Small Wind & More Wolf Control

Small Wind & More Wolf Control

Small Wind & More Wolf Control plus Food Forethought. I’m Greg Martin with today’s Northwest Report.

When I was a kid a windmill marked just about every farm on the landscape. That windmill was was used to pump water. Today farmers are comfortable investing in equipment that will pay for itself and offset some electricity usage - especially at a time when energy prices are volatile according to Small Wind Certification Council Technical Director Brent Summerville:

SUMMERVILLE: Wind energy would be right for a farmer or rancher if they have a suitable wind resource and the space to install a wind turbine. The project will be successful if they choose a dealer/installer that can provide a reliable support and if they choose a quality wind turbine. The dealer will help them access their wind resource, match their energy needs with the wind turbine system , estimate the energy output and help them with the economics of the project including financing.

Eastern Oregon ranchers told a House committee Tuesday that their existing authority to kill wolves caught in the act of attacking livestock isn’t enough protection from the substantial losses they incur when wolves prey on cattle and sheep. Three Eastern Oregon legislators have proposed allowing ranchers to kill any gray wolf they reasonably believe has attacked or harassed their livestock. Both sides are planning meetings to work on a compromise.

Now with today’s Food Forethought, here’s Lacy Gray.

I can remember giving my husband a hard time way back when he wanted to buy our first microwave. I believe I said something like, “what will we use that thing for, heating up your coffee’? The microwave that we have had for the last twelve years just recently decided to up and die on us. I believe I said, “now what will we do without a microwave”? My how my tune has changed. It’s amazing how we come to depend on technology in all areas of our lives. Technology is important to the entertainment, finance, medical, and yes agriculture industry. Technology in agriculture helps growers enhance productivity to meet the growing demand for food worldwide. As consumers we tend to forget that. And there are those consumers who, like I was all those years ago, are leery of that technology and just what producers do with it. The agriculture industry finds itself under attack for how it utilizes innovative technology on a daily basis. The ag community has responded by reaching out to consumers in an effort to educate them about the true picture of agriculture. Educating consumers is the key to helping them understand and support agriculture.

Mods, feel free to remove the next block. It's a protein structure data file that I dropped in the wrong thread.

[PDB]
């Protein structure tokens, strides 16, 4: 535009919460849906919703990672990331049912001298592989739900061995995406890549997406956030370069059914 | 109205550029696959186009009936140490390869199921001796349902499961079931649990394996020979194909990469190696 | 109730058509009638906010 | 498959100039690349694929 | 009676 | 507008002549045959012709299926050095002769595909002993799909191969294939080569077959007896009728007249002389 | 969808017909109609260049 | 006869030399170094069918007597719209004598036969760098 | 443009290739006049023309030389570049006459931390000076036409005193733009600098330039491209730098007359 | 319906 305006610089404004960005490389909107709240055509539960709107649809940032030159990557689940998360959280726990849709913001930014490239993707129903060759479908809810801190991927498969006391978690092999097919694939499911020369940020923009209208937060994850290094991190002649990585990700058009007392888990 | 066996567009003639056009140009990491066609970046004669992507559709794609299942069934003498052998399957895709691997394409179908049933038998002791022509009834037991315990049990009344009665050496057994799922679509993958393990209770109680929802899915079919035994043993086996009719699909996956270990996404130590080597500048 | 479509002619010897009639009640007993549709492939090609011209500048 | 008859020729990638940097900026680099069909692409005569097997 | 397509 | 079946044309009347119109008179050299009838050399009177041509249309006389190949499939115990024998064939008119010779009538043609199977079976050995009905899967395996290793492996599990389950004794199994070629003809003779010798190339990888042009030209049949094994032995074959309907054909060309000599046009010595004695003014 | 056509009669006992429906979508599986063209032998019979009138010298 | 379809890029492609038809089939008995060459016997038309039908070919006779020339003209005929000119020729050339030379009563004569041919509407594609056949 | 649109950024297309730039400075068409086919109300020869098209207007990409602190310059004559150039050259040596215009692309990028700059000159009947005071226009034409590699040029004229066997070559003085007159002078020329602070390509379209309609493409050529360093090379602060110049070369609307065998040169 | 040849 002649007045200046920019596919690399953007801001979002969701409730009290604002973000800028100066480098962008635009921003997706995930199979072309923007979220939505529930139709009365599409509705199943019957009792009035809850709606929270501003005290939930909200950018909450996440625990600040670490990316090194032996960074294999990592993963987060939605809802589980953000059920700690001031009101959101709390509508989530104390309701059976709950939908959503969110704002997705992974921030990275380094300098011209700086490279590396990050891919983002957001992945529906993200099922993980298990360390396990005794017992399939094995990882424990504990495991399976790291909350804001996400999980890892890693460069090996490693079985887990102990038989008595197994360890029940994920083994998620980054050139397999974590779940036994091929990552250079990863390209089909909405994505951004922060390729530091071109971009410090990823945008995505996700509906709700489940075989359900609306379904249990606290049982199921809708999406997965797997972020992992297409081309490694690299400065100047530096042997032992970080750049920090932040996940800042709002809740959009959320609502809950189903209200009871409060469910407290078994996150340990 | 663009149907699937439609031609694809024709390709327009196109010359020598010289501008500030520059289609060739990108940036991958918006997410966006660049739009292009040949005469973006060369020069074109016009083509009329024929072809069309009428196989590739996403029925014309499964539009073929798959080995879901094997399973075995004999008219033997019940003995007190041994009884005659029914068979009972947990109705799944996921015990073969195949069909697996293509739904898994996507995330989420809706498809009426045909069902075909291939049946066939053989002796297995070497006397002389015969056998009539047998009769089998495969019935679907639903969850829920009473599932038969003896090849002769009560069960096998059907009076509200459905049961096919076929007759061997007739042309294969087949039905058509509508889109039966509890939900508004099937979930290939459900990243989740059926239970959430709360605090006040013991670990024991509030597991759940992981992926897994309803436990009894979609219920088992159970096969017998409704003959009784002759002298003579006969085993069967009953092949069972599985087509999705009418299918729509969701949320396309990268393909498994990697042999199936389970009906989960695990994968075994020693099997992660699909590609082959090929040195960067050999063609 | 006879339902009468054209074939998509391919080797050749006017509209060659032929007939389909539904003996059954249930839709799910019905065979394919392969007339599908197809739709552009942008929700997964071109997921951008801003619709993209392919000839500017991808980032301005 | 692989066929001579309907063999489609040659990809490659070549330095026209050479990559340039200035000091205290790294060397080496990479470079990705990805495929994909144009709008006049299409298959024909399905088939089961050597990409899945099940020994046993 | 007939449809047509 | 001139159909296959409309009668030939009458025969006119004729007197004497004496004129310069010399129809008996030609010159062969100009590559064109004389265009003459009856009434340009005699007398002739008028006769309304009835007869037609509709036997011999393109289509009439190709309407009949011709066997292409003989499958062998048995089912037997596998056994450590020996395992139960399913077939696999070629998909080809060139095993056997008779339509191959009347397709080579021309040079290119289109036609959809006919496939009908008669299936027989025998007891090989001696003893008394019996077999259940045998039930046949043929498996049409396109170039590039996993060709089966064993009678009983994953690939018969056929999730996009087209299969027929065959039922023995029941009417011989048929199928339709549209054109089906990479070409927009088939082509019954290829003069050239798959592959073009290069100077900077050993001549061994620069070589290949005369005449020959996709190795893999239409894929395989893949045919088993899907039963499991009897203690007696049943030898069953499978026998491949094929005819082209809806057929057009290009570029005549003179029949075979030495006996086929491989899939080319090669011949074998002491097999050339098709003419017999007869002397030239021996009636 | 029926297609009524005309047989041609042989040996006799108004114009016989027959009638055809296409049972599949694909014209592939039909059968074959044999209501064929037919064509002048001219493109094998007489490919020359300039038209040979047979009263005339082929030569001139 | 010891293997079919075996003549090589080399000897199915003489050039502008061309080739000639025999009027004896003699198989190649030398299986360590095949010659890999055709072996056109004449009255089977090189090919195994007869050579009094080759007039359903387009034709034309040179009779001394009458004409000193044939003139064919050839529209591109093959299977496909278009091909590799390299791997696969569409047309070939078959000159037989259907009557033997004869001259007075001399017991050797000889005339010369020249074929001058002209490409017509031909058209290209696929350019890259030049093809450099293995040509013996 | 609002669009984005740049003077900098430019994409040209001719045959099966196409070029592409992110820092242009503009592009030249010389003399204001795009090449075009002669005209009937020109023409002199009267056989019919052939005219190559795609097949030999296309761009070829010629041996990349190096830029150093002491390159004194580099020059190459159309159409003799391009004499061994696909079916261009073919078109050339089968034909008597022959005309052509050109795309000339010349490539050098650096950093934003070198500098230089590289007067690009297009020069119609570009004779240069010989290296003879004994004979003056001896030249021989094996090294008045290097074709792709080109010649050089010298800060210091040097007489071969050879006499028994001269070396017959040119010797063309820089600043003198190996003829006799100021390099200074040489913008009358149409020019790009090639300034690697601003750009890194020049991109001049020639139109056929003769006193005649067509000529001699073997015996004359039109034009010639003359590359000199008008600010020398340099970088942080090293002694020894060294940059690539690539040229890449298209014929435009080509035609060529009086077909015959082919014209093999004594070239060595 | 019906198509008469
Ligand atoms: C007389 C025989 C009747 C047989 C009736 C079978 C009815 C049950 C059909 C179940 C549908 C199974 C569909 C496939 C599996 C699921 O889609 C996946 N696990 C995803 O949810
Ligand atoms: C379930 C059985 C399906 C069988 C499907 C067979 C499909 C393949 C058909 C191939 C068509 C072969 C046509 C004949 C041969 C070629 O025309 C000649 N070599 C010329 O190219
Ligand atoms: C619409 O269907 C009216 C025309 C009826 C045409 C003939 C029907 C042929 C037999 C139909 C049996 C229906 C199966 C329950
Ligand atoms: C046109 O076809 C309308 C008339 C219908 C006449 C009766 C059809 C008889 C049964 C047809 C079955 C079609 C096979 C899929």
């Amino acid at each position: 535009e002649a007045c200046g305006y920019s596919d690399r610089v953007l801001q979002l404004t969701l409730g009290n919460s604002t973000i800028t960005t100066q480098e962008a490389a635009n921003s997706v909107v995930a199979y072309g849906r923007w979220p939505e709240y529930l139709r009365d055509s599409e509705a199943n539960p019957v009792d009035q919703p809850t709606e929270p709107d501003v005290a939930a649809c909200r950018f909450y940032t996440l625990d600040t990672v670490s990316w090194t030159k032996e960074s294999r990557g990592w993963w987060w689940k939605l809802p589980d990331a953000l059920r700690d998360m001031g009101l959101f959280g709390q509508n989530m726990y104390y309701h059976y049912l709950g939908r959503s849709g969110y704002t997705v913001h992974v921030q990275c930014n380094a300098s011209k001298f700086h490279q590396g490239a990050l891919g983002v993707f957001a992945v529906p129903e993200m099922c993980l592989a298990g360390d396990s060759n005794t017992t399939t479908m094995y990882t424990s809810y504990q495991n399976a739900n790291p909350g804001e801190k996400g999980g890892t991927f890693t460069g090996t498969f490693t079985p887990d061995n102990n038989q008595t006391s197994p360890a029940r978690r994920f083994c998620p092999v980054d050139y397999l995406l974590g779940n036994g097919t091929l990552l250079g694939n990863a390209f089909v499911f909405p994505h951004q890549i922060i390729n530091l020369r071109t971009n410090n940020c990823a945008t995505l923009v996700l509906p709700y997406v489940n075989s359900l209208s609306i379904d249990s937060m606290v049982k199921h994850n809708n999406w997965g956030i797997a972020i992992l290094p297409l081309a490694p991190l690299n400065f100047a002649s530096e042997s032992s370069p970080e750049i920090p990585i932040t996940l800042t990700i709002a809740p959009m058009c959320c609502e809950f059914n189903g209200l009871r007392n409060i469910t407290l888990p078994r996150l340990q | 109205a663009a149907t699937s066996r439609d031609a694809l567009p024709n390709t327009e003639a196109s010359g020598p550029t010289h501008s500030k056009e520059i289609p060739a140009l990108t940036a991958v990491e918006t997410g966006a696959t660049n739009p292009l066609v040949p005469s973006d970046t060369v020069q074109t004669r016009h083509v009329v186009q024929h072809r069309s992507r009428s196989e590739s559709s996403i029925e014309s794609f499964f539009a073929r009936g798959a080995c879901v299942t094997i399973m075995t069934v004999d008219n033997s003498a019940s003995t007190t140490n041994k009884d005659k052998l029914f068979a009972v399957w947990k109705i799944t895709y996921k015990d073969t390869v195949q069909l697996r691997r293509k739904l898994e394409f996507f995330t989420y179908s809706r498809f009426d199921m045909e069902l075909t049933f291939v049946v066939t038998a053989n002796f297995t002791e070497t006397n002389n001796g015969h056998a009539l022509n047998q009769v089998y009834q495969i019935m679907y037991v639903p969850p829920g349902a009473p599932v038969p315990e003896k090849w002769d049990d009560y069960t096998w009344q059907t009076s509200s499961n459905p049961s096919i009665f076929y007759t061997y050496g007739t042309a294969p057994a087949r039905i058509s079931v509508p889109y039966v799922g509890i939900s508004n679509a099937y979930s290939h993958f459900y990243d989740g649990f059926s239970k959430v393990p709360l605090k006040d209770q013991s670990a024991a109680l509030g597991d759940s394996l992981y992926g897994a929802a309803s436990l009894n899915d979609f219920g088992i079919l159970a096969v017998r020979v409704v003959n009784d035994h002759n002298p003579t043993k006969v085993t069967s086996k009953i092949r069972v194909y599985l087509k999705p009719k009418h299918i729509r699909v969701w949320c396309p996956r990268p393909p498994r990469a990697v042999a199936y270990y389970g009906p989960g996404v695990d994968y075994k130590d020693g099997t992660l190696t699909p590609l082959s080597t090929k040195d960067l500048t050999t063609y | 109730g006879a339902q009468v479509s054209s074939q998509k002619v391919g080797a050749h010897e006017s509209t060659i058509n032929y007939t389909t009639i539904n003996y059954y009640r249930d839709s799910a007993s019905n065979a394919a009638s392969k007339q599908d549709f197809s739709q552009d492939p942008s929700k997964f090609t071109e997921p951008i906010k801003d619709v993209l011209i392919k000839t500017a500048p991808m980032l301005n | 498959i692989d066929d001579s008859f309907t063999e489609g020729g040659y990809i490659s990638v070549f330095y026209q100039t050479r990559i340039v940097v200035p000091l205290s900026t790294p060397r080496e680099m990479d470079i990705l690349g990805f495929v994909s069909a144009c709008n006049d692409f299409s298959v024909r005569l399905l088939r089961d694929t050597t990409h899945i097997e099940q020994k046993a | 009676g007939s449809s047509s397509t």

Thanks Lacy. That’s today’s Northwest Report. I’m Greg Martin on the Ag Information Network. 

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